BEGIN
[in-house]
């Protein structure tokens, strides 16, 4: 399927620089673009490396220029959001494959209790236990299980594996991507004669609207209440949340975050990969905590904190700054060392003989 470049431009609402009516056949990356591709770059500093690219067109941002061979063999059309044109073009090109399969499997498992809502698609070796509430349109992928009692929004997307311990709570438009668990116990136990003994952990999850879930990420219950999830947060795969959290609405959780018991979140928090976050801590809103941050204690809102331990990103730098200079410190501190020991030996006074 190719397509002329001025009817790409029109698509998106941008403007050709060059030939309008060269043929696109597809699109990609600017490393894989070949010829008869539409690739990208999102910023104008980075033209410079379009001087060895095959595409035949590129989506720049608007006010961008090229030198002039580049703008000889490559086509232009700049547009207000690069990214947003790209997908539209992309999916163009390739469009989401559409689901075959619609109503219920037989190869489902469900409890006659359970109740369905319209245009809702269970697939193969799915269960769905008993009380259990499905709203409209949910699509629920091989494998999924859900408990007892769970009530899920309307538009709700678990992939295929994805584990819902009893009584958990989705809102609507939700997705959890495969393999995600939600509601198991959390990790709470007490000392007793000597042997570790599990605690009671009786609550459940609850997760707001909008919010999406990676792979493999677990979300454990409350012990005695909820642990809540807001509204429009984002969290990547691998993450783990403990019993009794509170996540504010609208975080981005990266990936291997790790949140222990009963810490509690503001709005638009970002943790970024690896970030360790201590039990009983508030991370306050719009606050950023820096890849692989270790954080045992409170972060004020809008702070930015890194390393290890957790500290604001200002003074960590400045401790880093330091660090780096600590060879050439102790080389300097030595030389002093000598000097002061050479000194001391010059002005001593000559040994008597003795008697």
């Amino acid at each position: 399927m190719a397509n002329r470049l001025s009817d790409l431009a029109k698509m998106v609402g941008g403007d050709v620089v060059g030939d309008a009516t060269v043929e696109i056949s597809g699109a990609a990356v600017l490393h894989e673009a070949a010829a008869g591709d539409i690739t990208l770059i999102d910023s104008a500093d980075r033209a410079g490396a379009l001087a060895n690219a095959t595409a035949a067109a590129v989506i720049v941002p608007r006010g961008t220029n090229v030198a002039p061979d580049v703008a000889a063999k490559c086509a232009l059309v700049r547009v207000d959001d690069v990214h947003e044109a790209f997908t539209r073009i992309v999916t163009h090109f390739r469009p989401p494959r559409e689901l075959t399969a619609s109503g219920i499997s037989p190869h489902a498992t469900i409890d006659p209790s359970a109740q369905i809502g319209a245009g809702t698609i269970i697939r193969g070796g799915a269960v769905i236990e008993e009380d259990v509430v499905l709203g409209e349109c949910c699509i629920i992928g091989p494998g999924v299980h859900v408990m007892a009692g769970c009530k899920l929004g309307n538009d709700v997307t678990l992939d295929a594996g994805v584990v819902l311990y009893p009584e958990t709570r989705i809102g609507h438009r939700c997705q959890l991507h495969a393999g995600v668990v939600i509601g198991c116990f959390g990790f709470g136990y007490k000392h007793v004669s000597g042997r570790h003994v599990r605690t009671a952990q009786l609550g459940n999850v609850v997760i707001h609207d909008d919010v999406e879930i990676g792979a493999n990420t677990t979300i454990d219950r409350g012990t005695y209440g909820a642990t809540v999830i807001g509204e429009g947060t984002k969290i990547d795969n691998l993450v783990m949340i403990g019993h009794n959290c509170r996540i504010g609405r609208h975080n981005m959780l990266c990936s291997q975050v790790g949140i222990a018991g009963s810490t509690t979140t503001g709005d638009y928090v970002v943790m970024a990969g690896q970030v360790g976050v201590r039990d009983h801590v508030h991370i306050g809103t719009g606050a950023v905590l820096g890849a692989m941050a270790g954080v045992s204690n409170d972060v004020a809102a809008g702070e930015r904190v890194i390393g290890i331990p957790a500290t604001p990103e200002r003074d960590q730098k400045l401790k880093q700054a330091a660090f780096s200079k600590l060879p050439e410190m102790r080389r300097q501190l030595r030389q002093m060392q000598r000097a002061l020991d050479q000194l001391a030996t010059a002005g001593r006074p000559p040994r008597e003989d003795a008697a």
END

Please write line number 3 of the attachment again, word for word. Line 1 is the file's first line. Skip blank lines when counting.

């Amino acid at each position: 399927m190719a397509n002329r470049l001025s009817d790409l431009a029109k698509m998106v609402g941008g403007d050709v620089v060059g030939d309008a009516t060269v043929e696109i056949s597809g699109a990609a990356v600017l490393h894989e673009a070949a010829a008869g591709d539409i690739t990208l770059i999102d910023s104008a500093d980075r033209a410079g490396a379009l001087a060895n690219a095959t595409a035949a067109a590129v989506i720049v941002p608007r006010g961008t220029n090229v030198a002039p061979d580049v703008a000889a063999k490559c086509a232009l059309v700049r547009v207000d959001d690069v990214h947003e044109a790209f997908t539209r073009i992309v999916t163009h090109f390739r469009p989401p494959r559409e689901l075959t399969a619609s109503g219920i499997s037989p190869h489902a498992t469900i409890d006659p209790s359970a109740q369905i809502g319209a245009g809702t698609i269970i697939r193969g070796g799915a269960v769905i236990e008993e009380d259990v509430v499905l709203g409209e349109c949910c699509i629920i992928g091989p494998g999924v299980h859900v408990m007892a009692g769970c009530k899920l929004g309307n538009d709700v997307t678990l992939d295929a594996g994805v584990v819902l311990y009893p009584e958990t709570r989705i809102g609507h438009r939700c997705q959890l991507h495969a393999g995600v668990v939600i509601g198991c116990f959390g990790f709470g136990y007490k000392h007793v004669s000597g042997r570790h003994v599990r605690t009671a952990q009786l609550g459940n999850v609850v997760i707001h609207d909008d919010v999406e879930i990676g792979a493999n990420t677990t979300i454990d219950r409350g012990t005695y209440g909820a642990t809540v999830i807001g509204e429009g947060t984002k969290i990547d795969n691998l993450v783990m949340i403990g019993h009794n959290c509170r996540i504010g609405r609208h975080n981005m959780l990266c990936s291997q975050v790790g949140i222990a018991g009963s810490t509690t979140t503001g709005d638009y928090v970002v943790m970024a990969g690896q970030v360790g976050v201590r039990d009983h801590v508030h991370i306050g809103t719009g606050a950023v905590l820096g890849a692989m941050a270790g954080v045992s204690n409170d972060v004020a809102a809008g702070e930015r904190v890194i390393g290890i331990p957790a500290t604001p990103e200002r003074d960590q730098k400045l401790k880093q700054a330091a660090f780096s200079k600590l060879p050439e410190m102790r080389r300097q501190l030595r030389q002093m060392q000598r000097a002061l020991d050479q000194l001391a030996t010059a002005g001593r006074p000559p040994r008597e003989d003795a008697a």